The tradition is, I’m afraid, a complete fairy story. It never existed. Our late 19th and early 20th century forebears certainly did what they could, but most of the time they were guessing. It shows – a lot of their recipes fail and others produce terribly out-of-balance wines which have to be heavily disguised by overwhelming any faults with massive amounts of sugar. Take my advice. Read the old recipes and smile, as you would when reading the recipes from the kitchens of Henry VIII – but for goodness sake don’t even think about using them (at least, not without heavy modification).
These are the people who insist that the only true wine is one made from grapes (wrongly – there are two definitions of wine in the OED). This doesn’t mean that they disdain the making of wine from other fruits – merely that any such wine should taste as if it had been made from grapes. And it is certainly possible to achieve that. However, their recipes are amazingly complex and demanding (and usually involve the addition of at least some grape juice) – demanding enough, anyway, to frighten any beginner off to a safe distance. Take my advice again – stay well away from such recipes until you are totally comfortable with the basic stuff.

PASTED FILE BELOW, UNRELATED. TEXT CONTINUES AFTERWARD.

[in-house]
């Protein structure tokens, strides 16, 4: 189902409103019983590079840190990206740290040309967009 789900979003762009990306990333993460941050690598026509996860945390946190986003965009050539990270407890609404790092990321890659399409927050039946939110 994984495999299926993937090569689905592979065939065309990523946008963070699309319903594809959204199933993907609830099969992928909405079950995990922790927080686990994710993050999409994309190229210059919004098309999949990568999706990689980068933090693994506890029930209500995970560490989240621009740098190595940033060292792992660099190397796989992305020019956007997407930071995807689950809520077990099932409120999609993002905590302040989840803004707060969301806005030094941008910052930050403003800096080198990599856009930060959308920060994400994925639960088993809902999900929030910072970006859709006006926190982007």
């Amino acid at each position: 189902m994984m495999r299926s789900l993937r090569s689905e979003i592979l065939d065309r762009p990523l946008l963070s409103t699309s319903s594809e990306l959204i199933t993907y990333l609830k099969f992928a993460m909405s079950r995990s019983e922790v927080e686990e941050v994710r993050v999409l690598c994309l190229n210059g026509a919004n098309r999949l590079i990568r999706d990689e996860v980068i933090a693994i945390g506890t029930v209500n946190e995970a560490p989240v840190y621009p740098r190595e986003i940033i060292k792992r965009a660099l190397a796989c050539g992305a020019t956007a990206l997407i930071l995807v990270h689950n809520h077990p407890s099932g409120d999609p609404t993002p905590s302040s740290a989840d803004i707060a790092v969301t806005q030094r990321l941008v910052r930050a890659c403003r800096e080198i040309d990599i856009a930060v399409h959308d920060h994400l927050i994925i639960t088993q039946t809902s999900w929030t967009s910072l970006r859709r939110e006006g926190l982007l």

This set of Einsteins (OK – he was a physicist) will insist that wine cannot be made without the most scrupulous standards of hygiene and the ever-present aid of a battery of chemicals with frightening names. Well, there’s hygiene, and then there’s cleanliness, if you see what I mean. Imagine that, just before beginning your first-ever apple wine, you had to don an NBC suit-style outfit (having first washed your hands) and then undergo a thorough drenching with a bactericidal solution sprayed into every crevice of that suit. Ridiculous? Hmmm. But that’s what you’re expected to do with your ingredients and equipment. There’s certainly a degree of cleanliness which is only common sense – but there’s also a line around obsession which can easily be crossed.
The use of winemaking chemicals is a subject which creates strong discussion. There are those who wouldn’t be seen dead without their chemicals, and there are those who wouldn’t be seen dead with them. Both sets of people, though, make wine. That should be enough to tell you that you needn’t worry too much about those chemicals. We’ll deal with them at a later point but, for now, bear in mind that most of the chemicals have been commonly available for only a few decades at most – yet people made wine before then.